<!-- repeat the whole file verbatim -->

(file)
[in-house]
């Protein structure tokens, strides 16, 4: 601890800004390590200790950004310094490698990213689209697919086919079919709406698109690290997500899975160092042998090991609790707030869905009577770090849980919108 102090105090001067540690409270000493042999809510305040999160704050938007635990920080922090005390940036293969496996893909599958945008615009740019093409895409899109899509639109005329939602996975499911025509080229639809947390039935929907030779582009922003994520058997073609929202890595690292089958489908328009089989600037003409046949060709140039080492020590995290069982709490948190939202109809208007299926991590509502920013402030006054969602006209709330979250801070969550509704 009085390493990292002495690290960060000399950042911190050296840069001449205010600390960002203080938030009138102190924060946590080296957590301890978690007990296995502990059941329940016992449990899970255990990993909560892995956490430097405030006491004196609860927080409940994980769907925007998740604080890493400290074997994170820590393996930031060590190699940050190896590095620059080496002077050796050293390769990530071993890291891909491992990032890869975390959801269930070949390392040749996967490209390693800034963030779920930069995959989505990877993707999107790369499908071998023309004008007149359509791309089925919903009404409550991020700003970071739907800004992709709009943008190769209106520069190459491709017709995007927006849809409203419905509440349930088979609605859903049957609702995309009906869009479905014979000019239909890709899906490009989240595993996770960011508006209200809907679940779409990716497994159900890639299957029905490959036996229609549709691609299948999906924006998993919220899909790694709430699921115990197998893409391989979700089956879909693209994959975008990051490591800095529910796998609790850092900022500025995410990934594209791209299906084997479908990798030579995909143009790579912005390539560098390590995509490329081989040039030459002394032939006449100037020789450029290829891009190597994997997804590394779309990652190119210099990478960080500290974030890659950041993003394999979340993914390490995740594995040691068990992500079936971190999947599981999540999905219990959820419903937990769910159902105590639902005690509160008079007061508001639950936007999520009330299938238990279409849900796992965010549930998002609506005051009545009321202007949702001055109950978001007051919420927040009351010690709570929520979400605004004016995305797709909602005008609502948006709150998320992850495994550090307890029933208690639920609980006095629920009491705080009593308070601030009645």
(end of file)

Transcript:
[in-house]
């Protein structure tokens, strides 16, 4: 601890800004390590200790950004310094490698990213689209697919086919079919709406698109690290997500899975160092042998090991609790707030869905009577770090849980919108 102090105090001067540690409270000493042999809510305040999160704050938007635990920080922090005390940036293969496996893909599958945008615009740019093409895409899109899509639109005329939602996975499911025509080229639809947390039935929907030779582009922003994520058997073609929202890595690292089958489908328009089989600037003409046949060709140039080492020590995290069982709490948190939202109809208007299926991590509502920013402030006054969602006209709330979250801070969550509704 009085390493990292002495690290960060000399950042911190050296840069001449205010600390960002203080938030009138102190924060946590080296957590301890978690007990296995502990059941329940016992449990899970255990990993909560892995956490430097405030006491004196609860927080409940994980769907925007998740604080890493400290074997994170820590393996930031060590190699940050190896590095620059080496002077050796050293390769990530071993890291891909491992990032890869975390959801269930070949390392040749996967490209390693800034963030779920930069995959989505990877993707999107790369499908071998023309004008007149359509791309089925919903009404409550991020700003970071739907800004992709709009943008190769209106520069190459491709017709995007927006849809409203419905509440349930088979609605859903049957609702995309009906869009479905014979000019239909890709899906490009989240595993996770960011508006209200809907679940779409990716497994159900890639299957029905490959036996229609549709691609299948999906924006998993919220899909790694709430699921115990197998893409391989979700089956879909693209994959975008990051490591800095529910796998609790850092900022500025995410990934594209791209299906084997479908990798030579995909143009790579912005390539560098390590995509490329081989040039030459002394032939006449100037020789450029290829891009190597994997997804590394779309990652190119210099990478960080500290974030890659950041993003394999979340993914390490995740594995040691068990992500079936971190999947599981999540999905219990959820419903937990769910159902105590639902005690509160008079007061508001639950936007999520009330299938238990279409849900796992965010549930998002609506005051009545009321202007949702001055109950978001007051919420927040009351010690709570929520979400605004004016995305797709909602005008609502948006709150998320992850495994550090307890029933208690639920609980006095629920009491705080009593308070601030009645």